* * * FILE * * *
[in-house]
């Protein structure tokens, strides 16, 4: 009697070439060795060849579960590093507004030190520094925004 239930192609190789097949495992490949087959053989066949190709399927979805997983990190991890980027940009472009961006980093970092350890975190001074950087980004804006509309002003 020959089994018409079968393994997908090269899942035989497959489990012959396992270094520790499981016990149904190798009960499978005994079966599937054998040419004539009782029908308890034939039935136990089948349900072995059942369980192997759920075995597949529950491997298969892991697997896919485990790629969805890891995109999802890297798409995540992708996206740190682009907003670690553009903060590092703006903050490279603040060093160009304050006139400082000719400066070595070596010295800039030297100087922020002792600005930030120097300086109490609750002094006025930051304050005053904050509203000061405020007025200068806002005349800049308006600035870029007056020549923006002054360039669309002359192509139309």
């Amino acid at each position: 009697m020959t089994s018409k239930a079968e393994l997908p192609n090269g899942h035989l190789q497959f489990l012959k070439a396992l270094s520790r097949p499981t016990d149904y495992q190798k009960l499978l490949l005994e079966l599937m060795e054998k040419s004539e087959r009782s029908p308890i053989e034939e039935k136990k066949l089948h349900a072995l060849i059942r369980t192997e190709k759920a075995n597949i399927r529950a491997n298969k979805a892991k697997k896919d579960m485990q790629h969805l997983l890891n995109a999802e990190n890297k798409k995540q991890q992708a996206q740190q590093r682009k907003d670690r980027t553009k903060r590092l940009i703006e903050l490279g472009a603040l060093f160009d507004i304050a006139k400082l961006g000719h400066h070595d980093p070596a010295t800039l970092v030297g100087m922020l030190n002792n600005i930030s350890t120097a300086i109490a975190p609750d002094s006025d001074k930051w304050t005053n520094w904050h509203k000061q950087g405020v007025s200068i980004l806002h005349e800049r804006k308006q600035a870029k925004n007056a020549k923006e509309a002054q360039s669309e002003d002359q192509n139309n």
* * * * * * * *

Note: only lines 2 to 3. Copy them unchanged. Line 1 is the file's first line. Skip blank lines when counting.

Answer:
């Protein structure tokens, strides 16, 4: 009697070439060795060849579960590093507004030190520094925004 239930192609190789097949495992490949087959053989066949190709399927979805997983990190991890980027940009472009961006980093970092350890975190001074950087980004804006509309002003 020959089994018409079968393994997908090269899942035989497959489990012959396992270094520790499981016990149904190798009960499978005994079966599937054998040419004539009782029908308890034939039935136990089948349900072995059942369980192997759920075995597949529950491997298969892991697997896919485990790629969805890891995109999802890297798409995540992708996206740190682009907003670690553009903060590092703006903050490279603040060093160009304050006139400082000719400066070595070596010295800039030297100087922020002792600005930030120097300086109490609750002094006025930051304050005053904050509203000061405020007025200068806002005349800049308006600035870029007056020549923006002054360039669309002359192509139309």
């Amino acid at each position: 009697m020959t089994s018409k239930a079968e393994l997908p192609n090269g899942h035989l190789q497959f489990l012959k070439a396992l270094s520790r097949p499981t016990d149904y495992q190798k009960l499978l490949l005994e079966l599937m060795e054998k040419s004539e087959r009782s029908p308890i053989e034939e039935k136990k066949l089948h349900a072995l060849i059942r369980t192997e190709k759920a075995n597949i399927r529950a491997n298969k979805a892991k697997k896919d579960m485990q790629h969805l997983l890891n995109a999802e990190n890297k798409k995540q991890q992708a996206q740190q590093r682009k907003d670690r980027t553009k903060r590092l940009i703006e903050l490279g472009a603040l060093f160009d507004i304050a006139k400082l961006g000719h400066h070595d980093p070596a010295t800039l970092v030297g100087m922020l030190n002792n600005i930030s350890t120097a300086i109490a975190p609750d002094s006025d001074k930051w304050t005053n520094w904050h509203k000061q950087g405020v007025s200068i980004l806002h005349e800049r804006k308006q600035a870029k925004n007056a020549k923006e509309a002054q360039s669309e002003d002359q192509n139309n």